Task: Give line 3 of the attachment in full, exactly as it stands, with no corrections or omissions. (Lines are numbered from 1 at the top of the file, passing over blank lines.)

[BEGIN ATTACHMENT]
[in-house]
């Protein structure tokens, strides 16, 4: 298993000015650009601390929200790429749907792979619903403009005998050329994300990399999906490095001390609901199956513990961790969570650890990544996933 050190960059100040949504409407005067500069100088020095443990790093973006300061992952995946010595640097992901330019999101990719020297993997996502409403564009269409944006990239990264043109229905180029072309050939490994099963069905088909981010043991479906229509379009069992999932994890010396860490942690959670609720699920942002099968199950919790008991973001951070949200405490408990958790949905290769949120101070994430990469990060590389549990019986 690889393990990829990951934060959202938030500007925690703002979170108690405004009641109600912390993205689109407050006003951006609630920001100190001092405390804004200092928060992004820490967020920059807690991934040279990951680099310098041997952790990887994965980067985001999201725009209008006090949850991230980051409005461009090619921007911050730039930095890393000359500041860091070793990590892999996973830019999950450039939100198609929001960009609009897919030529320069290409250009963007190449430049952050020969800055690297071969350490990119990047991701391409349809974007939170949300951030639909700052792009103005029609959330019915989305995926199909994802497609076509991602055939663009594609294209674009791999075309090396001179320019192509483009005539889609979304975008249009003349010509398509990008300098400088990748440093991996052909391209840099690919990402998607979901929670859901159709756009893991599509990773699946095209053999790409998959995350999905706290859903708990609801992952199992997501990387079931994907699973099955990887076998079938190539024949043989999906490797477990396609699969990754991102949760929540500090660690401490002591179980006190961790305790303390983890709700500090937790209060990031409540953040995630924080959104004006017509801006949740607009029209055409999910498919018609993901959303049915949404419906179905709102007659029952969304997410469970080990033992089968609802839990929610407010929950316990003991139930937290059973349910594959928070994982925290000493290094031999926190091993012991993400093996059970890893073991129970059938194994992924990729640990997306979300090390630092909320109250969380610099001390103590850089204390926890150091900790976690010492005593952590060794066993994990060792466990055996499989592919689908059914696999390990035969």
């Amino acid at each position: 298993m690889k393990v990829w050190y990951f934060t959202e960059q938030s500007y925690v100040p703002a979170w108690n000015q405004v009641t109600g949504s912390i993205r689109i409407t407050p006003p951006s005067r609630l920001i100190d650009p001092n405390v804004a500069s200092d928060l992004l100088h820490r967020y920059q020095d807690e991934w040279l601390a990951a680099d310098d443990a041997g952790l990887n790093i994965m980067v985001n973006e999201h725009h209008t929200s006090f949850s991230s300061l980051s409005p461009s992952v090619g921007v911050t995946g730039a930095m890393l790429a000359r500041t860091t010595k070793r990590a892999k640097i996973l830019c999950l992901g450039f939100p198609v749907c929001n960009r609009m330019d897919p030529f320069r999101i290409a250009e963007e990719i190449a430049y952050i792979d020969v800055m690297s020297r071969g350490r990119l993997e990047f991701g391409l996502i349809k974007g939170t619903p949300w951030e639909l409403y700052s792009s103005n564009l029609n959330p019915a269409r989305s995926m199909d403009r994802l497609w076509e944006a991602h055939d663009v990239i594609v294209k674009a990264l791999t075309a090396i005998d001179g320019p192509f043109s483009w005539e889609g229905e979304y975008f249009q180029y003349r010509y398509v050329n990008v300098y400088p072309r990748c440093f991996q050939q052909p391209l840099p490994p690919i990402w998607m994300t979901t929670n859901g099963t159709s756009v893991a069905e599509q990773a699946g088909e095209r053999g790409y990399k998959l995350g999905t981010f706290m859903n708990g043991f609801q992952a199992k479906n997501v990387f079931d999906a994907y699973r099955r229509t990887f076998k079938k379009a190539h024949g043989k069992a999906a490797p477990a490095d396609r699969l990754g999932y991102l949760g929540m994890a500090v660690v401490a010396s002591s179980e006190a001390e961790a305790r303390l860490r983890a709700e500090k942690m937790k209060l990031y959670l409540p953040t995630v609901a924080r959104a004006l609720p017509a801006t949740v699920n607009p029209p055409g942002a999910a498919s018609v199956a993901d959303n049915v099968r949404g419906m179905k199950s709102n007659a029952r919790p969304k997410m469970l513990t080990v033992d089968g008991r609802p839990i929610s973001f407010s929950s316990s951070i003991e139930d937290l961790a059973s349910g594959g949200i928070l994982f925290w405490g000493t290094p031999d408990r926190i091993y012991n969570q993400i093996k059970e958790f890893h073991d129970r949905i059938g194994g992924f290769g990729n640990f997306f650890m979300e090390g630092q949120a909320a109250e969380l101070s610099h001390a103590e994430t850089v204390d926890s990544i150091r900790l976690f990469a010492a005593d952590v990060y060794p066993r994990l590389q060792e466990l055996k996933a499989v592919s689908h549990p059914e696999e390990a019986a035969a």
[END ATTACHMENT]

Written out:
């Amino acid at each position: 298993m690889k393990v990829w050190y990951f934060t959202e960059q938030s500007y925690v100040p703002a979170w108690n000015q405004v009641t109600g949504s912390i993205r689109i409407t407050p006003p951006s005067r609630l920001i100190d650009p001092n405390v804004a500069s200092d928060l992004l100088h820490r967020y920059q020095d807690e991934w040279l601390a990951a680099d310098d443990a041997g952790l990887n790093i994965m980067v985001n973006e999201h725009h209008t929200s006090f949850s991230s300061l980051s409005p461009s992952v090619g921007v911050t995946g730039a930095m890393l790429a000359r500041t860091t010595k070793r990590a892999k640097i996973l830019c999950l992901g450039f939100p198609v749907c929001n960009r609009m330019d897919p030529f320069r999101i290409a250009e963007e990719i190449a430049y952050i792979d020969v800055m690297s020297r071969g350490r990119l993997e990047f991701g391409l996502i349809k974007g939170t619903p949300w951030e639909l409403y700052s792009s103005n564009l029609n959330p019915a269409r989305s995926m199909d403009r994802l497609w076509e944006a991602h055939d663009v990239i594609v294209k674009a990264l791999t075309a090396i005998d001179g320019p192509f043109s483009w005539e889609g229905e979304y975008f249009q180029y003349r010509y398509v050329n990008v300098y400088p072309r990748c440093f991996q050939q052909p391209l840099p490994p690919i990402w998607m994300t979901t929670n859901g099963t159709s756009v893991a069905e599509q990773a699946g088909e095209r053999g790409y990399k998959l995350g999905t981010f706290m859903n708990g043991f609801q992952a199992k479906n997501v990387f079931d999906a994907y699973r099955r229509t990887f076998k079938k379009a190539h024949g043989k069992a999906a490797p477990a490095d396609r699969l990754g999932y991102l949760g929540m994890a500090v660690v401490a010396s002591s179980e006190a001390e961790a305790r303390l860490r983890a709700e500090k942690m937790k209060l990031y959670l409540p953040t995630v609901a924080r959104a004006l609720p017509a801006t949740v699920n607009p029209p055409g942002a999910a498919s018609v199956a993901d959303n049915v099968r949404g419906m179905k199950s709102n007659a029952r919790p969304k997410m469970l513990t080990v033992d089968g008991r609802p839990i929610s973001f407010s929950s316990s951070i003991e139930d937290l961790a059973s349910g594959g949200i928070l994982f925290w405490g000493t290094p031999d408990r926190i091993y012991n969570q993400i093996k059970e958790f890893h073991d129970r949905i059938g194994g992924f290769g990729n640990f997306f650890m979300e090390g630092q949120a909320a109250e969380l101070s610099h001390a103590e994430t850089v204390d926890s990544i150091r900790l976690f990469a010492a005593d952590v990060y060794p066993r994990l590389q060792e466990l055996k996933a499989v592919s689908h549990p059914e696999e390990a019986a035969a």